Background: The protein/isozyme fingerprint is useful in differentiating the species and acts as a biochemical marker for identification and systematic studies of medicinal plant species. Objective: In the present study, protein and isozyme profiles for peroxidase, esterase, acid phosphatase, polyphenol oxidase, alcohol dehydrogenase, and alkaline phosphatase of five species of Memecylon (Melastomataceae), Memecylon umbellatum, Memecylon edule, Memecylon talbotianum, Memecylon malabaricum, and Memecylon wightii were investigated. Materials and Methods: Fresh leaves were used to prepare crude enzyme extract for analyzing the five enzymes isozyme variations. Separation of isozymes was carried out using polyacrylamide gel electrophoresis (PAGE) and the banding patterns of protein were scored. Pair-wise comparisons of genotypes, based on the presence or absence of unique and shared polymorphic products, were used to regenerate similarity coefficients. The similarity coefficients were then used to construct dendrograms, using the unweighted pair group method with arithmetic averages. Results: A total of 50 bands with various Rf values and molecular weight were obtained through PAGE analysis. Among the five Memecylon species, more number of bands was produced in M. wightii and less number of bands was observed in M. edule. The results of similarity indices grouped M. malabaricum and M. wightii in one cluster with 98% similarity and M. umbellatum, M. edule, and M. talbotianum are grouped in another cluster with 79% similarity showing close genetic similarities which is in accordance with the morphological identification of Memecylon species. Conclusion: The protein/isozyme fingerprint is useful in differentiating the species and acts as a biochemical marker for identification of Memecylon species. Abbreviations Used: SDS-PAGE: Sodium docecyl sulfate polyacrylamide gel electrophoresis; NTSYS PC2: Numerical taxonomy system, version 2.2 for Windows XP, Vista, Win7, Win 8 and Win10 including 64 bit
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Comparative physicochemical evaluation of kharekhasak (Tribulus terrestris linn.) before and after mudabbar process
Abdullah Tauheed, Hamiduddin , Salma Khanam, Mohd Akhtar Ali, Mohammad Zaigham
October-December 2017, 9(4):384-389
DOI:10.4103/pr.pr_16_17  PMID:29263633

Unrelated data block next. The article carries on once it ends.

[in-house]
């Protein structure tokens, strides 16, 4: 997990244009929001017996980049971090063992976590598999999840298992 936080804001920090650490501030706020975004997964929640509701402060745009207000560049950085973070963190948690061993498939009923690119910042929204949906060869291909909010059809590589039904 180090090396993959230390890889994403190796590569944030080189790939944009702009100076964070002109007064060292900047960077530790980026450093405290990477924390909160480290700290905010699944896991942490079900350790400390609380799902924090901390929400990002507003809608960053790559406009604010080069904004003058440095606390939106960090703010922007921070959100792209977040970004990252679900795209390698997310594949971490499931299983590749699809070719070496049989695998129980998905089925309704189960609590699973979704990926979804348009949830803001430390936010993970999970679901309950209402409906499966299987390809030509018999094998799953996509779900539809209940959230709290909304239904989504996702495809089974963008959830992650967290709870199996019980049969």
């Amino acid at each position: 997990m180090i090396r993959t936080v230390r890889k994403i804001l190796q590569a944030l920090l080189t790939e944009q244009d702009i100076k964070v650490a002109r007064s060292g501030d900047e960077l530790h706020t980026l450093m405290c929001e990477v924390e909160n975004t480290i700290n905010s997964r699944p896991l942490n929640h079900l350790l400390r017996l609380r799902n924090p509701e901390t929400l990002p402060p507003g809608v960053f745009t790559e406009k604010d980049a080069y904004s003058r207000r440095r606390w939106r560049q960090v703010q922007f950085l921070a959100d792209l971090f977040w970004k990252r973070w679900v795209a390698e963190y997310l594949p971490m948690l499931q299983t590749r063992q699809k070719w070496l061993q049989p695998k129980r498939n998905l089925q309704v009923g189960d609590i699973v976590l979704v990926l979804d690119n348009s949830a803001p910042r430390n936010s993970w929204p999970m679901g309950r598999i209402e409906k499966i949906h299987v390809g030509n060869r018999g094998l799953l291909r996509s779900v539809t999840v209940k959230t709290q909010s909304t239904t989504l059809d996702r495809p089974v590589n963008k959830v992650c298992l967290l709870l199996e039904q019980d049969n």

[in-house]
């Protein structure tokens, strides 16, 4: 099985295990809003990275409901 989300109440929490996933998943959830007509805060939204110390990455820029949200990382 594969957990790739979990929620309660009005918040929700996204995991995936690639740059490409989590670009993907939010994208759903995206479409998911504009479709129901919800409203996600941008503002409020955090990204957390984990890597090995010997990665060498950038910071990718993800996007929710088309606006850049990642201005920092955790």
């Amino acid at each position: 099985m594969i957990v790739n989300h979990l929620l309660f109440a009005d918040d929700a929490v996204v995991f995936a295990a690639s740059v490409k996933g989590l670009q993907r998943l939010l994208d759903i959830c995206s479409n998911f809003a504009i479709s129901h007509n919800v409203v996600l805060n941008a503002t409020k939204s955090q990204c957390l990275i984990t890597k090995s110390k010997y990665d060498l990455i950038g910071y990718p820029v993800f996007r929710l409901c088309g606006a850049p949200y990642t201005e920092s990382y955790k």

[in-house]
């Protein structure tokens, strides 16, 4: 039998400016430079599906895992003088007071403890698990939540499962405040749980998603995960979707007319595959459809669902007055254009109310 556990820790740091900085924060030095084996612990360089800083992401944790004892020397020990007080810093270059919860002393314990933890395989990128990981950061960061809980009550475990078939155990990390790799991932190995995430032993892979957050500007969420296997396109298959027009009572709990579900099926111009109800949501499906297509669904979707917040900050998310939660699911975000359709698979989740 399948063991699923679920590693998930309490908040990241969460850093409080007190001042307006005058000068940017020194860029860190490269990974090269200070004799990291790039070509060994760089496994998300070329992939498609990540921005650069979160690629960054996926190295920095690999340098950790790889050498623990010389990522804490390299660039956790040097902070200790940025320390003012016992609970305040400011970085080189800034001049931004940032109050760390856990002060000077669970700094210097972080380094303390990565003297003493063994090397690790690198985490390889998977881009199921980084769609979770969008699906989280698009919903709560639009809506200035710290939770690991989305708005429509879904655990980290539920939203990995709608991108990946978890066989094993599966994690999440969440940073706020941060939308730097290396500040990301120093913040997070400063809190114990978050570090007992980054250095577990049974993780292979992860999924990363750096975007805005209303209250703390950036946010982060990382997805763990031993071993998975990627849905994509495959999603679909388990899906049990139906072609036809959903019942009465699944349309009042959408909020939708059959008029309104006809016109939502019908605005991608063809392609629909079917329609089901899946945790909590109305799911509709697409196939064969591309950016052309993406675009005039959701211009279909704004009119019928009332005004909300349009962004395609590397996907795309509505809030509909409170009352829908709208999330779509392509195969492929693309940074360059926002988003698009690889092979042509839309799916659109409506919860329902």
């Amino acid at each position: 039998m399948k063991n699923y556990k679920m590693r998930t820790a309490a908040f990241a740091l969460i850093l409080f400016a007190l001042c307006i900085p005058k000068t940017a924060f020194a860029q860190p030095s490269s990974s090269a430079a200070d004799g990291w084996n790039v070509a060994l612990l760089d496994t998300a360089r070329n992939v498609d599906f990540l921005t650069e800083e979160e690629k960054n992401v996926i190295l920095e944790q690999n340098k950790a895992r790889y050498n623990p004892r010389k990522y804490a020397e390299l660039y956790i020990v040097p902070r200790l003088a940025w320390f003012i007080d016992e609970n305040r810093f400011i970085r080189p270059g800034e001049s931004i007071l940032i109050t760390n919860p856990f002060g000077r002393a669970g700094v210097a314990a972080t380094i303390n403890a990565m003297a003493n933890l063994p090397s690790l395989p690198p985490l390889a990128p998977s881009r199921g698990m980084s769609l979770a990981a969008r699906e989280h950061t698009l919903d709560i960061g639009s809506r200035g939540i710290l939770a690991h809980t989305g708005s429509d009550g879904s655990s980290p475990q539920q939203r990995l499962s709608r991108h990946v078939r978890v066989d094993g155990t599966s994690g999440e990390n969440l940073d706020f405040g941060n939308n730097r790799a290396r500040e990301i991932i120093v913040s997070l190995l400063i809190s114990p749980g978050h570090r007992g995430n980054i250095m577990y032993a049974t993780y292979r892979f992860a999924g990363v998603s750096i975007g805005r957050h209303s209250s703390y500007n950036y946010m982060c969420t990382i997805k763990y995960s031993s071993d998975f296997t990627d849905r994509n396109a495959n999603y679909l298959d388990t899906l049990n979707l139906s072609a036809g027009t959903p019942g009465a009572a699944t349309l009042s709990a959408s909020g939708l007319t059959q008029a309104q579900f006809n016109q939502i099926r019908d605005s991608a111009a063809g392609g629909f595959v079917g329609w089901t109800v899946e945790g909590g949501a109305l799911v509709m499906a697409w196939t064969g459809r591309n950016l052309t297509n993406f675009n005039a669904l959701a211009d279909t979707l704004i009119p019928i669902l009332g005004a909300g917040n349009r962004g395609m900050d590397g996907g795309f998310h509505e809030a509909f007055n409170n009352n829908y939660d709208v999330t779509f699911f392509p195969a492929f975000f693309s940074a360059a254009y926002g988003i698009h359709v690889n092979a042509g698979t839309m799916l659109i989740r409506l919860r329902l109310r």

Background and Objectives: Mudabbar/Tadbeere advia is referred to the processes performed on the drugs to detoxify, purify, and enhance therapeutic action and to reduce its doses before making the formulations in Unani medicine. It improves quality of drugs either by optimizing its desirable characteristics or minimizing the undesirable ones; it makes drug effective, safe, and specific. There is a need of comparative evaluation to understand its significance. Tadbeer of Kharekhasak (KK) khurd (Tribulus terrestris Linn. fruit) is described by Rabban Al-Tabari in Firdausul Hikmat, Akbar Arzani in Qarabadeene Qadri, etc., during the compounding of aphrodisiac formulations. Mudabbar Kharekhasak (MKK) used in Safoofe Kharekhasak mentioned in Al-Qarabadeene was evaluated in this work. Methods: Mudabbar/Tadbeer process was carried out by blending fresh KK. Juice with powdered dry KK and drying it under the sun. Juice used for process is thrice the weight of dry KK powder. The KK before and after the process was evaluated using physicochemical tests: powder characterization, extractive value, alcohol and water soluble matter, ash value, loss on drying (LOD) at 105°C, pH, high-performance thin layer chromatography (HPTLC) fingerprinting, and diosgenin content. Results: Powder characterizations were set in. Increase in successive and nonsuccessive extractive values in various solvents, water/alcohol-soluble content, total ash, acid-insoluble ash, water-soluble ash, and sulfated ash of MKK was noted in comparison with KK. Decrease in LOD at 105°C and pH of MKK powder was observed. HPTLC fingerprinting data were developed for the identification and evaluation. Quantification of diosgenin content increased to 432.1 g/g in MKK as compared to 144.5 g/g in KK, suggesting significant increase in saponin content. Conclusion: Data obtained clearly indicated changes in MKK validating the classical Mudabbar process, probably to enhance/modify the action of drug. Standards for crude and MKK were established for future reference. Abbreviations Used: KK: Kharekhasak, TT: Tribulus terrestris, MKK: mudabbar Kharekhasak, SK: Safoofe Kharekhasak, LOD: loss of weight on drying, HPTLC: High performance thin layer chromatography, BSS: British standard sieve, μl: microliter, SEM: Standard error of mean, nm: nanometer, g: gram.